Friday, October 10, 2014

Pass Rushers...Now Lobotomized!

For reasons that are probably related to an undiagnosed mental disorder, our post on the Lobotomy Line was among the ones that I enjoyed the most.  Speculating on "what could have been", if a computer drafted offensive linemen based purely on measurable physical traits, gave me a bit of a chuckle.  For the most part, the computer had no problem matching, or simply outperforming, the draft picks that the Ravens made.  So, I thought we would play a similar game with pass rushers, to see how the computer could have theoretically done, in comparison to a handful of NFL teams.  The goal, just as it was when we looked at offensive linemen, was to go about this in as stupid and straightforward a manner as possible. 

When the NFL calendar rolls around to draft season in the spring, I frequently see people bemoaning the lack of quality pass rushers that are available.  Often, I hear people suggesting that if a team wants to improve their pass rush, they are pretty much required to take a player in the first round.  It's simply about supply and demand, so you have to pounce on the highly touted prospects, since there are so few quality players available.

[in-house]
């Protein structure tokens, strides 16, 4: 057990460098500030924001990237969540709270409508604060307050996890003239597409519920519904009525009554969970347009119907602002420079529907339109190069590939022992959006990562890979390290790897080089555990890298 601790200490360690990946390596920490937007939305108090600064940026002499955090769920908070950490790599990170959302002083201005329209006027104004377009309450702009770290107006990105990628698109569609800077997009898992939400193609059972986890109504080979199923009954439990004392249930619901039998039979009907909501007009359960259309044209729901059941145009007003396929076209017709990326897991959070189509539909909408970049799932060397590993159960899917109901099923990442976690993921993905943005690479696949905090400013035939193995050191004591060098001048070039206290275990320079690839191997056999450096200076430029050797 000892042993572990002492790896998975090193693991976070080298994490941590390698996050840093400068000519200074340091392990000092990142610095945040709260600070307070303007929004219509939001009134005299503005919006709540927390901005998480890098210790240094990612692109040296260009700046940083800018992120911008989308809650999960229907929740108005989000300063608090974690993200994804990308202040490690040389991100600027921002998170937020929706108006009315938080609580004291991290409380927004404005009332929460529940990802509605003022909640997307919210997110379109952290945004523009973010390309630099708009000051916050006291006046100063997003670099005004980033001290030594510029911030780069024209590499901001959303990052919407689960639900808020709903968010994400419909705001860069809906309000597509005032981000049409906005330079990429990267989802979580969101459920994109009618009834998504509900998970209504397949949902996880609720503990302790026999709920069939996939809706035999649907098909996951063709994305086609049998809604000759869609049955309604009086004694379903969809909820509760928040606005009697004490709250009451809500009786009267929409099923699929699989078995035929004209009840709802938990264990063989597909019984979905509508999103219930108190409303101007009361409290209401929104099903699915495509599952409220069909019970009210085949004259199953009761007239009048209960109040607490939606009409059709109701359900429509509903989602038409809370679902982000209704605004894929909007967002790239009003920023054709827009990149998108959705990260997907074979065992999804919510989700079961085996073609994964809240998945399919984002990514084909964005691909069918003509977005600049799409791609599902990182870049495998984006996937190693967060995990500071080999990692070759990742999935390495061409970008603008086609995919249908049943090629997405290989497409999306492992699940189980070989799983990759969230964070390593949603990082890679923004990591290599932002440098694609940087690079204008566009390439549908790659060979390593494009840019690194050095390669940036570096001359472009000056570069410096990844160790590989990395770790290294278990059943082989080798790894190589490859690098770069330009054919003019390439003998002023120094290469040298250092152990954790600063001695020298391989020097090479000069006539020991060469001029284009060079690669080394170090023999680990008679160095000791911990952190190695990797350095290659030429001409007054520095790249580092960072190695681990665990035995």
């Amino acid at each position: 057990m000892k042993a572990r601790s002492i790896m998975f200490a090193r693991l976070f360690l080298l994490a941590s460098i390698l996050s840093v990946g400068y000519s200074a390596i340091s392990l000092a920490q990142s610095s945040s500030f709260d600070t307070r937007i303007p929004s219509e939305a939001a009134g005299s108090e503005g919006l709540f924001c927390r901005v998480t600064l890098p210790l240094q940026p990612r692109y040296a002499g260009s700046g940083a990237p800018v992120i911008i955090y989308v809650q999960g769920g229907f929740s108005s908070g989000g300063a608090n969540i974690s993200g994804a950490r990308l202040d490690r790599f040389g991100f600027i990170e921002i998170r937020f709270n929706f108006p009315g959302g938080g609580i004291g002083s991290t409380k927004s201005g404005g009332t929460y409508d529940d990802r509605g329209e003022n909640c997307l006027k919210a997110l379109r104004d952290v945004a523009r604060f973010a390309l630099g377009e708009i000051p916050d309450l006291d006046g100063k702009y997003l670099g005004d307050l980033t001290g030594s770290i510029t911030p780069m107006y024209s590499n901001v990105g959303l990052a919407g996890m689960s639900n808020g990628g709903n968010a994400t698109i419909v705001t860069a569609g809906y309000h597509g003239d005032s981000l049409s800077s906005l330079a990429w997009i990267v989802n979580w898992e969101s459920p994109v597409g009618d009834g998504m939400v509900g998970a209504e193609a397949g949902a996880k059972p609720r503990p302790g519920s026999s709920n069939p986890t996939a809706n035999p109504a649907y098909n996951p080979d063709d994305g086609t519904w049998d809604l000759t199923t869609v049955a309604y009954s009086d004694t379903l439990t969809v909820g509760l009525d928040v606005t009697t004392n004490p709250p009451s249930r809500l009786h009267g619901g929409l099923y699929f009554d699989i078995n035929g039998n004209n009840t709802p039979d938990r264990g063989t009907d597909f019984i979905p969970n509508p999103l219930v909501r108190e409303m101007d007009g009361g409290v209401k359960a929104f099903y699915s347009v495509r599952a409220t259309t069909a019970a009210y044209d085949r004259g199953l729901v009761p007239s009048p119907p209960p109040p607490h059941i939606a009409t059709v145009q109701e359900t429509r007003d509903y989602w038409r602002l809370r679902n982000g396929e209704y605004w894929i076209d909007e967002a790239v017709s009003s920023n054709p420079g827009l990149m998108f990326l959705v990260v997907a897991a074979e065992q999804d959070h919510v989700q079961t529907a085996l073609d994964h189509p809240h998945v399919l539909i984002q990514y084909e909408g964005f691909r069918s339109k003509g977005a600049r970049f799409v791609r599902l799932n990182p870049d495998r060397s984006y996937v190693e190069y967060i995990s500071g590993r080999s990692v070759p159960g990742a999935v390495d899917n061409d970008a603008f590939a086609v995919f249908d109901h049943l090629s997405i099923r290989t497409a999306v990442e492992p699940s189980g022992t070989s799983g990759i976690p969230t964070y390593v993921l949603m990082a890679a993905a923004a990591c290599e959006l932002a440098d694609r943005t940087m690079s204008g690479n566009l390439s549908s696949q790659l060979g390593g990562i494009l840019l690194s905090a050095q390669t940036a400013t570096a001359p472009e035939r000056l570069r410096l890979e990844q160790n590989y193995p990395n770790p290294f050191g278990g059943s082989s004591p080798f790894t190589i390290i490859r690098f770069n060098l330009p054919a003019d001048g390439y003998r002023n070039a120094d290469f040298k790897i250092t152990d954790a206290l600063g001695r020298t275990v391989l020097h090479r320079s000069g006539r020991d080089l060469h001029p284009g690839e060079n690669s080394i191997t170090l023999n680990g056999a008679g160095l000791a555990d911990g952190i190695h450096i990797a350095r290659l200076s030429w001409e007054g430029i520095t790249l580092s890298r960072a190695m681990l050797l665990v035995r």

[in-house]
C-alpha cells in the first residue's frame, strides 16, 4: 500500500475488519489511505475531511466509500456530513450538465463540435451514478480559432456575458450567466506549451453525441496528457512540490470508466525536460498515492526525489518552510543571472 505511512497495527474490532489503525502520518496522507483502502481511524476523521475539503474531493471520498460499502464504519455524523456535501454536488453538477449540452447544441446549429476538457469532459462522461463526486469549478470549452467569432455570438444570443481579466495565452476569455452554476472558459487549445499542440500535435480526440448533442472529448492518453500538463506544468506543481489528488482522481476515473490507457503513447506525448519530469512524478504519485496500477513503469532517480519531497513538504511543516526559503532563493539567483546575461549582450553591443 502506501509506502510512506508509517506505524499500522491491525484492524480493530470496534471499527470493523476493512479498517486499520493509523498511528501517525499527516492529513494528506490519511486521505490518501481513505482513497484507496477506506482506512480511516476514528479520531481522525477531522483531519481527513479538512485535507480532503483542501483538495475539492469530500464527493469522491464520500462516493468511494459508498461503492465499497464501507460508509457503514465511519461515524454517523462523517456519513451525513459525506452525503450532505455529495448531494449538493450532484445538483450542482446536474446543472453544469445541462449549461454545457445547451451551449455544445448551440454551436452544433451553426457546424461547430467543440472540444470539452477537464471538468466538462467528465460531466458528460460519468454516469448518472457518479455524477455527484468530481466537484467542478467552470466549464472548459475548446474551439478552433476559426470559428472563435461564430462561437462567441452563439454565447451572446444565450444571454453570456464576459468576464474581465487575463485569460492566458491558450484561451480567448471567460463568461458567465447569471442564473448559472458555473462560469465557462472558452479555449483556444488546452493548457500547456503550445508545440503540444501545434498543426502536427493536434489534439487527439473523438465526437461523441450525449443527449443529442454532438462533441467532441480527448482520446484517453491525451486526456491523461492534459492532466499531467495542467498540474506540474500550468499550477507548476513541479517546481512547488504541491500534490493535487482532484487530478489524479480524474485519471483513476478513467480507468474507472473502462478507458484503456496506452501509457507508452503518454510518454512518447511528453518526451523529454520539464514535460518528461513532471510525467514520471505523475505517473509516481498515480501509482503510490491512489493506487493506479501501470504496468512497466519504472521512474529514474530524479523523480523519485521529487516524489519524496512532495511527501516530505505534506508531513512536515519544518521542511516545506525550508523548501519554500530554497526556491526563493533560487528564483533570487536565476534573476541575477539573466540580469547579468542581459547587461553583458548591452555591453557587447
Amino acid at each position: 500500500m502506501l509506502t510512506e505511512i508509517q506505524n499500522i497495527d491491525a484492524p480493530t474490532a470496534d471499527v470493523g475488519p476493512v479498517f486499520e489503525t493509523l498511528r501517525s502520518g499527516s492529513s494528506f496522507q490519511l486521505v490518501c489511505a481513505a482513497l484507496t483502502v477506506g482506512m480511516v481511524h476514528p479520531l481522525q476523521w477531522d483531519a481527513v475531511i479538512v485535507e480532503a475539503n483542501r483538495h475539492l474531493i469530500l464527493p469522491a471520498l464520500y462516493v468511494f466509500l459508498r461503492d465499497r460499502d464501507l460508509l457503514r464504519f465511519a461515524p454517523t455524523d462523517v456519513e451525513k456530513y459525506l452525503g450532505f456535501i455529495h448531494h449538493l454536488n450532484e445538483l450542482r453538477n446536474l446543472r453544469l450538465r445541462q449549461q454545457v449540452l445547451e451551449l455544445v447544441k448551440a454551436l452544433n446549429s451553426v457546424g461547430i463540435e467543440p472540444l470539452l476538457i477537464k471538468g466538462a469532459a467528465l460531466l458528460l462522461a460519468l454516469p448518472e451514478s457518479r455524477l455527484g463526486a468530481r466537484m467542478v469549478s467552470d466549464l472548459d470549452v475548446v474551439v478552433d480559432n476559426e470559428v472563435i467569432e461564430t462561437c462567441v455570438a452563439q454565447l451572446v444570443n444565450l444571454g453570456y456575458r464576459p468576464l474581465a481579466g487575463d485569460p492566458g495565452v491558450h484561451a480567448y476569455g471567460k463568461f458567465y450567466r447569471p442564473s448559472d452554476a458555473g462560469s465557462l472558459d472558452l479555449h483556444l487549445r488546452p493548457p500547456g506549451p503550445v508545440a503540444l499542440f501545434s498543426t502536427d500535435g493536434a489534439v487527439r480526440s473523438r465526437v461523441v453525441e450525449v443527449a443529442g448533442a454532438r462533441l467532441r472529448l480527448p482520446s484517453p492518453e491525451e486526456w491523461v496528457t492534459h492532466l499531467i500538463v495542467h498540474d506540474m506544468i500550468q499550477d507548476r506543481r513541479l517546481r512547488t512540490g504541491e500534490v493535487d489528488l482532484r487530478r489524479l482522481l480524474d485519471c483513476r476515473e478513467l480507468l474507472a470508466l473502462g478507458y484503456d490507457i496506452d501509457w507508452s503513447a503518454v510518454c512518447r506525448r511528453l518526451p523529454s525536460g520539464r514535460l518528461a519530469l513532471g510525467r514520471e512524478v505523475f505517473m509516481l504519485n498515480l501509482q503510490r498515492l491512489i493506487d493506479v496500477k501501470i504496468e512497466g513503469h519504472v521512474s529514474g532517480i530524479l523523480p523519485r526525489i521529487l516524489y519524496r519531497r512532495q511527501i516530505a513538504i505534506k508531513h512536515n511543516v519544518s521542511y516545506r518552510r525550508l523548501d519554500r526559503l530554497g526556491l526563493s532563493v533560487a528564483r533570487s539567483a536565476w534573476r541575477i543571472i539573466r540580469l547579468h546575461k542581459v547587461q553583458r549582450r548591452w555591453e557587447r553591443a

To some extent they might be right.  The general quality of players taken in the first few rounds is a bit better, on average.  Unfortunately, I think a lot of this perception is also guided by the fact that teams just do a horrible job of identifying talent.  I suspect that there is a higher availability of talent than some may realize, though it sometimes gets overlooked.

When we discussed Reilly's views on drafting pass rushers (in the not very creatively titled Explosive Pass Rushers), we suggested a method that we believe should produce a successful pick between 65 - 82% of the time.  Of course, this suggested success rate hinged upon always drafting the best available pass rushers, in the eyes of the computer.  This doesn't necessarily mean taking somebody in the 1st round, as the computer's view on who the best player in a particular draft class can sometimes be surprising.  Still, it does frequently involve making a substantial investment of draft capital.  It's entirely possible that a team might not feel inclined to do that on a regular/annual basis.  When you start targeting lower tier pass rushers, your success rate will obviously go down a bit, though I think there are still some surprising opportunities out there.  Those less obvious opportunities are what we are going to explore today.